Angelina’s house has a thrifty beach-bungalow sort of feel. I liked it a lot. She lives in a nice, walled in compound with lots of shade and various kids and roosters running around. While we were there, we hopped on zems and went to see Lake Possotome. This is a large lake sourced by the Possotomé thermal springs (Which also sources Possotomé Natural Spring Water, but I suppose you don’t get that in the supermarkets in the US).

We checked out a few of the hotels, one of which has a floating restaurant, then went to a buvette and had a few drinks. At times in Possotomé, I felt as if I was in a beach town and started looking for ice cream. That faded quickly every time I saw a naked 6 year old running around or a goat crossing the street.

Back in Angelina’s village, we experienced her marché in all it’s glory. Angelina’s village is not too much larger than mine, but since she is in a central point for a lot of villages, her marché is enormous. There were isles of fish, escargot, fabrics, baskets, ceramic cooking pots, and read-to eat deep fried foods (always a winner with me). The market experience really impressed upon me how truly different the northern parts of Benin are from the south. It’s hard to describe. They’re just different. There’s a sense of vibrancy there that reminds me of festive latino culture. Meanwhile in my village, while still vibrant, the people seem a bit more stoic and worn. Maybe this is just the result of my perception being affected by the fact that I’ve lived here for 10 months now. Who knows? Monday, Katie and I left for Cotonou.


Every time I go to Cotonou, I’m trapped in a confused state of mind. I’m very much in Africa, but at the same time many of the conveniences I love and miss are available to me for the short period of time I’m in the area. We, as volunteers, came here to integrate into communities, to learn about their cultures and to share our own at the same time. We came to “live like them,” in their villages. To eat their foods, speak their languages, listen to their music, while at the same time helping them to “develop,” which lets be honest, means helping them to become more like us. Do you see where the confusion is coming from?

So, anyway, there is a pang of guilt that is associated with enjoying life in Cotonou. The first night, some friends and I ate Chinese. I had Chicken Imperiale (kung pow), which was delightfully tasty, but I couldn’t help but think what my friends au village would think about my 5,000CFA meal, enough to feed a small a small family poorly for a week.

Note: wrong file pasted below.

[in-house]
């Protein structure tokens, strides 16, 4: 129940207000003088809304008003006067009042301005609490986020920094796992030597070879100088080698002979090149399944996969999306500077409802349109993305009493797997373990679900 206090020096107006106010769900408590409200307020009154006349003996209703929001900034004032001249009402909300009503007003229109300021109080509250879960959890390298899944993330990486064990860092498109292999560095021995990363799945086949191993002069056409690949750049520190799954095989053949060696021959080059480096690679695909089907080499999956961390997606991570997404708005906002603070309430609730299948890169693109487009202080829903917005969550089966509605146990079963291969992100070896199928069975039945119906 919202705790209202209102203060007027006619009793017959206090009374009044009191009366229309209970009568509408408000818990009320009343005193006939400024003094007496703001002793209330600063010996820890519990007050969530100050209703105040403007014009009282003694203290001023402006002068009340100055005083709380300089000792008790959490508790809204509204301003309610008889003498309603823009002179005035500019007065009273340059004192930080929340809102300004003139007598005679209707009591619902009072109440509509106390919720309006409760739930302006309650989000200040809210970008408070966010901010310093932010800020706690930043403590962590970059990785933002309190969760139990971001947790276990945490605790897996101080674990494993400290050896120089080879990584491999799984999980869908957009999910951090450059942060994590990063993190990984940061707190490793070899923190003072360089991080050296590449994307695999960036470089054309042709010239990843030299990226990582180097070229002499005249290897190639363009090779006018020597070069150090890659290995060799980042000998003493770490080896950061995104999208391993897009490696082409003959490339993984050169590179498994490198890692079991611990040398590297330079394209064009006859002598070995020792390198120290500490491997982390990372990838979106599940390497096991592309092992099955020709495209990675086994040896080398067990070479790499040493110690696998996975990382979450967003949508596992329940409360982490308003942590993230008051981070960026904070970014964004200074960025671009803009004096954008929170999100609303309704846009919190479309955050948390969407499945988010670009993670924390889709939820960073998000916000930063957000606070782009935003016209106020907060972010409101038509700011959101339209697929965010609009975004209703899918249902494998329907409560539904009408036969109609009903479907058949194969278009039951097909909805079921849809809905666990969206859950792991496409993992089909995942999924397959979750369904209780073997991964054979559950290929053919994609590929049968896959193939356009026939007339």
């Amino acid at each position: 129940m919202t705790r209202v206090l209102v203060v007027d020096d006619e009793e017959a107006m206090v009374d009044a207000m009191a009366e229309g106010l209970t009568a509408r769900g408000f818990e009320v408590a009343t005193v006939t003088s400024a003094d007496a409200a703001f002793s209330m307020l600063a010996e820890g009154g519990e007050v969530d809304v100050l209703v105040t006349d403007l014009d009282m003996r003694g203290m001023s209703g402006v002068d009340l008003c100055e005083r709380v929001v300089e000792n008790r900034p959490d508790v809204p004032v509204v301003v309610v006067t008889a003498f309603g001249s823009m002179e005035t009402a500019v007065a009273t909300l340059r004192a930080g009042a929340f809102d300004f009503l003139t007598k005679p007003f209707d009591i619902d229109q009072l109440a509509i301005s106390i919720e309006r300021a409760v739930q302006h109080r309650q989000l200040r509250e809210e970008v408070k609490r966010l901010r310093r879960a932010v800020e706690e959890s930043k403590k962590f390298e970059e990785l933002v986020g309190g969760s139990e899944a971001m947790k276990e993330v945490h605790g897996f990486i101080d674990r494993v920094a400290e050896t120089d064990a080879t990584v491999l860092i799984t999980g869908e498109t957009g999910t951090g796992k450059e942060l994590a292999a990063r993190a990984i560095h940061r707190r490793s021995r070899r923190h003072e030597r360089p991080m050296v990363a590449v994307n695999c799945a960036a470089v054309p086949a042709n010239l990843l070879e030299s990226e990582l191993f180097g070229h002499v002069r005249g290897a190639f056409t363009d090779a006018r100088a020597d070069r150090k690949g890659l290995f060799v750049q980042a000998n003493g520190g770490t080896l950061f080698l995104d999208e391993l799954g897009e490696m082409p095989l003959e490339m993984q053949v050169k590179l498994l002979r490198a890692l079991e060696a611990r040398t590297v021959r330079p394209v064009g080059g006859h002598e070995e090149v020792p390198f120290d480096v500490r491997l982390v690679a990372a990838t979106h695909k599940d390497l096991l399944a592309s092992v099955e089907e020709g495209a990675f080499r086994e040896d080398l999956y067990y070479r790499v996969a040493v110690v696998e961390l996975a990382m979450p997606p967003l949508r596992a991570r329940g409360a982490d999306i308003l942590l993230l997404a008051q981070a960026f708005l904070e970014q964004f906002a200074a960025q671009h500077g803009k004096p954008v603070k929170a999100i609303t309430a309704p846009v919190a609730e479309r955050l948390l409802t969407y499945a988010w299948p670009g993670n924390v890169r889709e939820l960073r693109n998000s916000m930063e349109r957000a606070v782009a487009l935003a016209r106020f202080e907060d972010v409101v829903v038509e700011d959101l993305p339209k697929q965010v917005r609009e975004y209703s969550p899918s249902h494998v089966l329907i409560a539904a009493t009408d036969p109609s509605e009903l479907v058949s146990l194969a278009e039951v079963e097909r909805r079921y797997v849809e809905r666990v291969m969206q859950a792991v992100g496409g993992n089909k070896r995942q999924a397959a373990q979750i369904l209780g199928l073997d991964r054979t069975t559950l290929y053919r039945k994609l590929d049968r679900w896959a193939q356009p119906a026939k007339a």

And then there’s the 1,500CFA ice cream cone I ate after. Ice cream is pretty much unheard of here (though frozen treats are not lacking), so you have to eat it where you can find it. When the guilt strikes, I just remind myself that I didn’t sign on to suffer or sacrifice for two years. But alas, the guilt goes on, as it might for a long time after I leave this place.

The next day I stuck around the workstation, enjoying the high-speed internet, air conditioning, and warm showers (yes, I took more than one). I went to a supermarket that had some amazing things that we don’t get in Parakou – tortilla chips, cheeses, Dr. Pepper, gummy bears. The choices were overwhelming and all very expensive, so I left not having spent much at all. It makes me wonder how I will handle a grocery store in the United States this summer.

Training Design

That night we were taxied to St. Jean Eude, a Jesuit retreat center that the Peace Corps uses from time to time when they need to cheaply pay for the lodging of their volunteers. It was like coming full circle. 10 months ago we arrived at St. Jean Eude for our first night in Benin. We were exhausted after 24 hours of travel and the second year volunteers were eager to celebrate our arrival. We were there again, this time planning the training for next year’s volunteers.

No lies. The workshop was pretty boring. Peace Corps is undeniably and unapologetically an agent of the U.S. government. This means revising paper work, filling out more paper work, and following various Peace Corps training paradigms.

After two days of planning, several of us went back to the workstation so we could easily catch a bus in the morning, not to mention another evening meal. I was with my friends Jessica, Katie, and Naima. We all wanted a hamburger and pizza, so we ended up splitting two pizzas and splitting two hamburgers. It was a winning combination. I ate it quickly. It was delicious.

The next morning, we headed back to our villages. The bus traveled quickly, and I was back in village with the dog, the petit, and hundreds of children calling me bature once again.